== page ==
Crossword clues for banal
- Pedestrian to block a driver needing a coach
- Tediously unoriginal
- Unimaginative slogan of beer-minded Prohibitionist left unfinished
- Old hat
- Not fresh
- So last year
- Played out
- So yesterday
- Hardly original
- Far from original
- Not very original
- Boringly unoriginal
- Not at all original
- Predictably trite
- Not the least bit fresh
- Boringly familiar
- Rather blah
- Overly familiar
- Extremely hokey
- Dully repetitive
- Completely unoriginal
- Boringly conventional
- Bland or trite
- Highly hackneyed
- Hardly scintillating
- Far from fresh
- Like "Have a nice day"
- Quite unoriginal
- Insipid; twice-told
- Very commonplace
- Devoid of originality
- Lacking freshness
- Unoriginal and boring
- Flat B from the rear?
- Lacking originality
Longman Dictionary of Contemporary English
The Collaborative International Dictionary
Banal \Ban"al\, a. [F., fr. ban an ordinance.] Commonplace; trivial; hackneyed; trite.
Douglas Harper's Etymology Dictionary
"trite, commonplace," 1840, from French banal, "belonging to a manor, common, hackneyed, commonplace," from Old French banel "communal" (13c.), from ban "decree; legal control; announcement; authorization; payment for use of a communal oven, mill, etc." (see ban (v.)). The modern sense evolved from the word's use in designating things like ovens or mills that belonged to feudal serfs, or else compulsory military service; in either case it was generalized in French through "open to everyone" to "commonplace, ordinary," to "trite, petty."
a. common in a boring way, to the point of being predictable; containing nothing new or fresh.
repeated too often; overfamiliar through overuse; "bromidic sermons"; "his remarks were trite and commonplace"; "hackneyed phrases"; "a stock answer"; "repeating threadbare jokes"; "parroting some timeworn axiom"; "the trite metaphor `hard as nails'" [syn: commonplace, hackneyed, old-hat, shopworn, stock(a), threadbare, timeworn, tired, trite, well-worn]
Banal describes something that is common in a boring way, to the point of being predictable.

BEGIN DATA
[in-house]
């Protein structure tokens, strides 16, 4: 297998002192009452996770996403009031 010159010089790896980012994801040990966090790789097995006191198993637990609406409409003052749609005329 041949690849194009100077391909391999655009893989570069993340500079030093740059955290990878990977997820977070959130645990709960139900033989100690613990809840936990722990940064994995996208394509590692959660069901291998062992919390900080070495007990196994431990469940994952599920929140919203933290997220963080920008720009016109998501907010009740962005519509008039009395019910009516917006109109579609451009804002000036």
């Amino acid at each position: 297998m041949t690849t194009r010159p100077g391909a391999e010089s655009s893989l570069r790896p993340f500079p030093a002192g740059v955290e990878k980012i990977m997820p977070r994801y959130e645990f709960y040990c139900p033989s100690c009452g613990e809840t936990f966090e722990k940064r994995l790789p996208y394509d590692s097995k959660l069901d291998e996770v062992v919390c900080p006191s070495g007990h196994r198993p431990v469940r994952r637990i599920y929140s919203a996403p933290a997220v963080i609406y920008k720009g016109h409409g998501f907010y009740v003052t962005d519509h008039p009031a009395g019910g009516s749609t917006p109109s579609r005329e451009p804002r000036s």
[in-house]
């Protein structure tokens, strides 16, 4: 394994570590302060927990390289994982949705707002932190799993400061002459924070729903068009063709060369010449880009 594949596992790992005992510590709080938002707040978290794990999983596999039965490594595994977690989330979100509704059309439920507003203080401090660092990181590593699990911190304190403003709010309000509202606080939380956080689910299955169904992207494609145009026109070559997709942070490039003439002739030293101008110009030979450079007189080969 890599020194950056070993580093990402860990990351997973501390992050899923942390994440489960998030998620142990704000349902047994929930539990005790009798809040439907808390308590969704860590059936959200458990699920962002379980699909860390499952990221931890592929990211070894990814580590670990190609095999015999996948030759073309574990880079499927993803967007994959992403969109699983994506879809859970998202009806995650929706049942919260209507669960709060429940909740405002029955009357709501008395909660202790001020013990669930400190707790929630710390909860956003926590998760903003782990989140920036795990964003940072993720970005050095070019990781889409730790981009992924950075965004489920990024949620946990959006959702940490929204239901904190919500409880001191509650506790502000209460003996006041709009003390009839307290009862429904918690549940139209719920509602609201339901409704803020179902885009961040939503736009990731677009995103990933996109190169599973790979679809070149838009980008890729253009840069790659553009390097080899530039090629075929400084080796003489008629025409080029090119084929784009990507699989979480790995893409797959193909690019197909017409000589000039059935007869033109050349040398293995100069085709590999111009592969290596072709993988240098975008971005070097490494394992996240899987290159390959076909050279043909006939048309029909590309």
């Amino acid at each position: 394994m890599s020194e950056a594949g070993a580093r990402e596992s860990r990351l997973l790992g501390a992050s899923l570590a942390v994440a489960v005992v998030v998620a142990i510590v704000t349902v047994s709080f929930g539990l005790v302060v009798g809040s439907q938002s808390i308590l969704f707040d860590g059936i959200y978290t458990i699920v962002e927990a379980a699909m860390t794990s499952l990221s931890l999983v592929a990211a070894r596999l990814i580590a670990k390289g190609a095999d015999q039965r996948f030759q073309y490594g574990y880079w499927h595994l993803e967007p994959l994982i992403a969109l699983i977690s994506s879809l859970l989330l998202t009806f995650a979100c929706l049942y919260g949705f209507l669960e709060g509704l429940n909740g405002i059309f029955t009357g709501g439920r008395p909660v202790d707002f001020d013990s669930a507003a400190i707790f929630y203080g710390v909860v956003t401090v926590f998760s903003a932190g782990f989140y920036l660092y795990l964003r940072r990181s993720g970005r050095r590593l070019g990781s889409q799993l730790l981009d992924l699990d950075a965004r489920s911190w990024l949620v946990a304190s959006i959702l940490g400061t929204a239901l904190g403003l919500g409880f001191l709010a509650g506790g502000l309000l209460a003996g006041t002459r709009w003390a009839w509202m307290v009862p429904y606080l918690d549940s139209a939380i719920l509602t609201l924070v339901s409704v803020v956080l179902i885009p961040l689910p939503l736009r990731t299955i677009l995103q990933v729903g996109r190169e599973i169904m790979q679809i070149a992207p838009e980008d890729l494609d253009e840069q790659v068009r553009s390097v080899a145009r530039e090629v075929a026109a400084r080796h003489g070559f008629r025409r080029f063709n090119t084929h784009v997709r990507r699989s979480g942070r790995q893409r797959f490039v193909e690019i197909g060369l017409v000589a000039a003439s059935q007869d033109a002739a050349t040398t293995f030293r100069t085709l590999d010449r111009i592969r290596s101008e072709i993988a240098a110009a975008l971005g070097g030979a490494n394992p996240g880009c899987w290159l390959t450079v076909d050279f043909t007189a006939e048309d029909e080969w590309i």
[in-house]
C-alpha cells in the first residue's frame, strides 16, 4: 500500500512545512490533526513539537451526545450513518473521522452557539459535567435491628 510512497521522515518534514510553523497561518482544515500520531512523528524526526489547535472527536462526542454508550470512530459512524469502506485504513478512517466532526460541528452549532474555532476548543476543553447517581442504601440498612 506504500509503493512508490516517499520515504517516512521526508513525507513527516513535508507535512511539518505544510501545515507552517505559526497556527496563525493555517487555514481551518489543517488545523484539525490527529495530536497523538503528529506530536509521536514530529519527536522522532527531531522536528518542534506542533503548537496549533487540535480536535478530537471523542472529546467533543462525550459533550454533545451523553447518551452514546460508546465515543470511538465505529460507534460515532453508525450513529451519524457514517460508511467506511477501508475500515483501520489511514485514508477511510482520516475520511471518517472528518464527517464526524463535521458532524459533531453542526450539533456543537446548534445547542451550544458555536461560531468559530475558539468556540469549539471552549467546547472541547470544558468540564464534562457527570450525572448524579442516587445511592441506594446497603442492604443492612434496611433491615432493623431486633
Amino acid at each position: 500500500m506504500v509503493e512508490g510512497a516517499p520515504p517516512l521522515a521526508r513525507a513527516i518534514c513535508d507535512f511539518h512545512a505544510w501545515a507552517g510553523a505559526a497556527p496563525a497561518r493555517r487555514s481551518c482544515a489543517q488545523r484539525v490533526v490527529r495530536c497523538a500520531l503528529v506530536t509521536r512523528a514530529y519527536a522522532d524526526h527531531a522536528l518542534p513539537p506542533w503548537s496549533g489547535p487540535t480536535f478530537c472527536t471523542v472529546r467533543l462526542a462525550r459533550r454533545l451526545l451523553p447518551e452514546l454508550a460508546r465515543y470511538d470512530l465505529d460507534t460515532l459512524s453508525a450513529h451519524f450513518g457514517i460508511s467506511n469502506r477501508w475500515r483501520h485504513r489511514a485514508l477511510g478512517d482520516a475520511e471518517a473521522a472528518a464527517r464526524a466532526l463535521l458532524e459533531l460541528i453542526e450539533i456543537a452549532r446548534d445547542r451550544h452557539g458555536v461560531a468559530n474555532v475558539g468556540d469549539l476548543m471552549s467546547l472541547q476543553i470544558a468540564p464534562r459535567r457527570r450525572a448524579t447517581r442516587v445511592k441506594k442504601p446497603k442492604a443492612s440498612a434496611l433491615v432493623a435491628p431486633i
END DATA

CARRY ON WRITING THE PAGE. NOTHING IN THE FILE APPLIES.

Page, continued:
Banal may also refer to:
- Joel Banal (born 1958), former Filipino professional basketball player
- AJ Banal (born 1988), Filipino professional boxer
- Banal (film), a 2008 Filipino film
Usage examples of "banal".
The food and liquor were splendid and nothing banal, boring or asinine was said.
All the detritus of high tech, awaiting apotheosis as the next generation of Betan ingenuity, gleamed out amid more banal and universal human rubbish.
Compared with its predecessor, its personnel are thought of as nondescript, its utterances and decrees banal patriotic pieties lacking either the authentic conflicts of the Constituent or the feverish militancy of the Convention.
For example, the relatively plotless part 1 presents itself as a hyperintelligent TV sitcom, complete with brainy children, zany friends, and banal conflicts.
At the beginning of my journey the original over-sized tackies had been a banal signal of the end of the Judge, his stormtroopers, the hostel and Mevrou: a grotesque chapter in my life.
The man was driven along by the incessant, hot sugar of that energy which drives the race and which, with its unvaried repetition of oaths, ejaculations, denials, affirmations, and exactitudes, lavished at every minute upon the most trivial episodes of life, can become more drearily tedious than the most banal monotone.
Culture had been on the far side of the galaxy from the Affront home planet, and contacts between the Culture and the Affront had been unusually sparse for a long time for a variety of frankly banal reasons.
Here we have the rather banal world of New Age talk-show blather as the public face of a very real and bloody attempt to reshape the world.
They exchanged a few hopelessly banal words, phatic utterances empty of hope.
Such banal activity ignores Truth and buries oneself and others deeper into samsara and its hells.
I wound down the steep schoolward paths, the northern side of the island seemed oppressed and banal in comparison.
Ray Scutter would have made an interesting subject, Chris thought, but he was supposed to be hard to approach, and his public pronouncements were so predictably banal that better journalists than Chris had written him off as a lost cause.
The whole is decidedly cheap, banal, commonplace and unmysterious as a room could well be.
Guilt over the fact that they do not embody the magnificent sadness of politicans and the brooding sympathy of anchorpersons, that their grief is a flawed posture, streaked with the banal, with thoughts of sex and football, cable bills and job security.
Guilt over the fact that they do not embody the magnificent sadness of politicians and the brooding sympathy of anchorpersons, that their grief is a flawed posture, streaked with the banal, with thoughts of sex and football, cable bills and job security.